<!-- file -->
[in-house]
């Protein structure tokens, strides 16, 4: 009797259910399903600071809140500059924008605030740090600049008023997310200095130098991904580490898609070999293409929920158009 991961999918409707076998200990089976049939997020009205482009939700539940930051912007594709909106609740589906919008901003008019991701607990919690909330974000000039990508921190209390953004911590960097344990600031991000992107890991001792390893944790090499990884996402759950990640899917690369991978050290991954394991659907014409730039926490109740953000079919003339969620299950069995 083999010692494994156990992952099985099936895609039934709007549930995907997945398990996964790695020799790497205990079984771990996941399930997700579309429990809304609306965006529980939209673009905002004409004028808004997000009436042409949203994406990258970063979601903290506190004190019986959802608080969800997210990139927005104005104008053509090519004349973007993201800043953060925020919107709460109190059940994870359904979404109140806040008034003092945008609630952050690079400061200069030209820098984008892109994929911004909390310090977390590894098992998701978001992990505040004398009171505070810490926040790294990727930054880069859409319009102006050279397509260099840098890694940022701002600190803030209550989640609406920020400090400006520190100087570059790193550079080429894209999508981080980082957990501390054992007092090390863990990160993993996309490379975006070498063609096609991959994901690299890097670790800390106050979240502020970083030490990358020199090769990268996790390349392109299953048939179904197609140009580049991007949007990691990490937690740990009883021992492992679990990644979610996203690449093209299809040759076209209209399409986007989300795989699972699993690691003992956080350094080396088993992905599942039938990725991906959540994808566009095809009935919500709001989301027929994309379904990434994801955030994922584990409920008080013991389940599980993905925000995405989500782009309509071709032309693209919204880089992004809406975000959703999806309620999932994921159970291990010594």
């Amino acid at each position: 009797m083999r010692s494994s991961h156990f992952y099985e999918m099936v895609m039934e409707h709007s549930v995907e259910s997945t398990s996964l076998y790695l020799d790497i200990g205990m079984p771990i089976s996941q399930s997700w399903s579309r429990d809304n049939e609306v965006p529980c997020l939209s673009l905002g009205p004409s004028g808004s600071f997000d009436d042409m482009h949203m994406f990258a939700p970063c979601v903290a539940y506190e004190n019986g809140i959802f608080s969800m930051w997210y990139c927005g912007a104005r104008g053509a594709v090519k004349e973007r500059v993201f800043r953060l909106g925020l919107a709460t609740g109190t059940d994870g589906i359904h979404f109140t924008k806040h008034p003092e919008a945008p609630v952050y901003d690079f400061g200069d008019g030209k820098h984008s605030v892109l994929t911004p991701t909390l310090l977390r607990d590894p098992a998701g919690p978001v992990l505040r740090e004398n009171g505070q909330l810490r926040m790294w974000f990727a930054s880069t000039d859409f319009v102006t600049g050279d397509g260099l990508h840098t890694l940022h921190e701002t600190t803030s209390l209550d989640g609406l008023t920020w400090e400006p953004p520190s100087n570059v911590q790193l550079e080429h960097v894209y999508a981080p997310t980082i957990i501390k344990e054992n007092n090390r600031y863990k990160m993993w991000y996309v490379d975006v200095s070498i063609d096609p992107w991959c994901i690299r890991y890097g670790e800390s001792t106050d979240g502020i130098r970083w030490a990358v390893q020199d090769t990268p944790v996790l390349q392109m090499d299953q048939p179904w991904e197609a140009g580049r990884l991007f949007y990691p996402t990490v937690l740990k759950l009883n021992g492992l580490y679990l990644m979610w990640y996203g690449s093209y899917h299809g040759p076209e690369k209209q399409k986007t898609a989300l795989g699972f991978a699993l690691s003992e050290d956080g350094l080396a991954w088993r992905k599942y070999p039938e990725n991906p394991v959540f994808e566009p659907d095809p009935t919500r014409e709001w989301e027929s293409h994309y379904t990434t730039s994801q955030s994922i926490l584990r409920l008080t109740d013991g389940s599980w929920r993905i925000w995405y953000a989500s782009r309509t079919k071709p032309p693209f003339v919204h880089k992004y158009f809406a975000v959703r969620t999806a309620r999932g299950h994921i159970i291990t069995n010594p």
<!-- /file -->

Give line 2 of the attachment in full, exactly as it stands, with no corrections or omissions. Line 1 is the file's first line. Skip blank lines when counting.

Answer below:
């Protein structure tokens, strides 16, 4: 009797259910399903600071809140500059924008605030740090600049008023997310200095130098991904580490898609070999293409929920158009 991961999918409707076998200990089976049939997020009205482009939700539940930051912007594709909106609740589906919008901003008019991701607990919690909330974000000039990508921190209390953004911590960097344990600031991000992107890991001792390893944790090499990884996402759950990640899917690369991978050290991954394991659907014409730039926490109740953000079919003339969620299950069995 083999010692494994156990992952099985099936895609039934709007549930995907997945398990996964790695020799790497205990079984771990996941399930997700579309429990809304609306965006529980939209673009905002004409004028808004997000009436042409949203994406990258970063979601903290506190004190019986959802608080969800997210990139927005104005104008053509090519004349973007993201800043953060925020919107709460109190059940994870359904979404109140806040008034003092945008609630952050690079400061200069030209820098984008892109994929911004909390310090977390590894098992998701978001992990505040004398009171505070810490926040790294990727930054880069859409319009102006050279397509260099840098890694940022701002600190803030209550989640609406920020400090400006520190100087570059790193550079080429894209999508981080980082957990501390054992007092090390863990990160993993996309490379975006070498063609096609991959994901690299890097670790800390106050979240502020970083030490990358020199090769990268996790390349392109299953048939179904197609140009580049991007949007990691990490937690740990009883021992492992679990990644979610996203690449093209299809040759076209209209399409986007989300795989699972699993690691003992956080350094080396088993992905599942039938990725991906959540994808566009095809009935919500709001989301027929994309379904990434994801955030994922584990409920008080013991389940599980993905925000995405989500782009309509071709032309693209919204880089992004809406975000959703999806309620999932994921159970291990010594």